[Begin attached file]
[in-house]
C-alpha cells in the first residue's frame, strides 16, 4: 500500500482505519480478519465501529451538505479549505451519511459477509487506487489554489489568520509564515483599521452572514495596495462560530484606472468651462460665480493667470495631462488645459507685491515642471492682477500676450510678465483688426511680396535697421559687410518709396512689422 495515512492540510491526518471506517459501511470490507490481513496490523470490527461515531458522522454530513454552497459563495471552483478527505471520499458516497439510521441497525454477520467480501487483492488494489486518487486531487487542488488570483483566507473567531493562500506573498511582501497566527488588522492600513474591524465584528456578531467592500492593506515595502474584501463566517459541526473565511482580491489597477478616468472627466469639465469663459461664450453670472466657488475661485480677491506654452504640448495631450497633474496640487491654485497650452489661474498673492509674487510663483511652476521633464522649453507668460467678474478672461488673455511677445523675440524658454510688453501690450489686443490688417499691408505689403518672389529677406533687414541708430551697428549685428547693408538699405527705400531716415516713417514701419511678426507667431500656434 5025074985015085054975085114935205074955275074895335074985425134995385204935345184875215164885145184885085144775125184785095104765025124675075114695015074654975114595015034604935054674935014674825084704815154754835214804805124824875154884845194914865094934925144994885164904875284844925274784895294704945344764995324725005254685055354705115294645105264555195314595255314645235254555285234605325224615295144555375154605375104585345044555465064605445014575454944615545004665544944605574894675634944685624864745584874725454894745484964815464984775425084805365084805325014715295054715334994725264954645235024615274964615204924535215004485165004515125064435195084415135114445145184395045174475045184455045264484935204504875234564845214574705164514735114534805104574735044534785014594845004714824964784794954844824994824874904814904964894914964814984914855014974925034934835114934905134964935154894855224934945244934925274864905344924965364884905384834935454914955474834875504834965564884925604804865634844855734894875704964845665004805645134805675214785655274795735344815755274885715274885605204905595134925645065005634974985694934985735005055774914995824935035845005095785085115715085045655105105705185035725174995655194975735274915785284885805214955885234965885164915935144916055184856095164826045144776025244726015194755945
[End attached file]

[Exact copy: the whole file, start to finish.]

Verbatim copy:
[in-house]
C-alpha cells in the first residue's frame, strides 16, 4: 500500500482505519480478519465501529451538505479549505451519511459477509487506487489554489489568520509564515483599521452572514495596495462560530484606472468651462460665480493667470495631462488645459507685491515642471492682477500676450510678465483688426511680396535697421559687410518709396512689422 495515512492540510491526518471506517459501511470490507490481513496490523470490527461515531458522522454530513454552497459563495471552483478527505471520499458516497439510521441497525454477520467480501487483492488494489486518487486531487487542488488570483483566507473567531493562500506573498511582501497566527488588522492600513474591524465584528456578531467592500492593506515595502474584501463566517459541526473565511482580491489597477478616468472627466469639465469663459461664450453670472466657488475661485480677491506654452504640448495631450497633474496640487491654485497650452489661474498673492509674487510663483511652476521633464522649453507668460467678474478672461488673455511677445523675440524658454510688453501690450489686443490688417499691408505689403518672389529677406533687414541708430551697428549685428547693408538699405527705400531716415516713417514701419511678426507667431500656434 5025074985015085054975085114935205074955275074895335074985425134995385204935345184875215164885145184885085144775125184785095104765025124675075114695015074654975114595015034604935054674935014674825084704815154754835214804805124824875154884845194914865094934925144994885164904875284844925274784895294704945344764995324725005254685055354705115294645105264555195314595255314645235254555285234605325224615295144555375154605375104585345044555465064605445014575454944615545004665544944605574894675634944685624864745584874725454894745484964815464984775425084805365084805325014715295054715334994725264954645235024615274964615204924535215004485165004515125064435195084415135114445145184395045174475045184455045264484935204504875234564845214574705164514735114534805104574735044534785014594845004714824964784794954844824994824874904814904964894914964814984914855014974925034934835114934905134964935154894855224934945244934925274864905344924965364884905384834935454914955474834875504834965564884925604804865634844855734894875704964845665004805645134805675214785655274795735344815755274885715274885605204905595134925645065005634974985694934985735005055774914995824935035845005095785085115715085045655105105705185035725174995655194975735274915785284885805214955885234965885164915935144916055184856095164826045144776025244726015194755945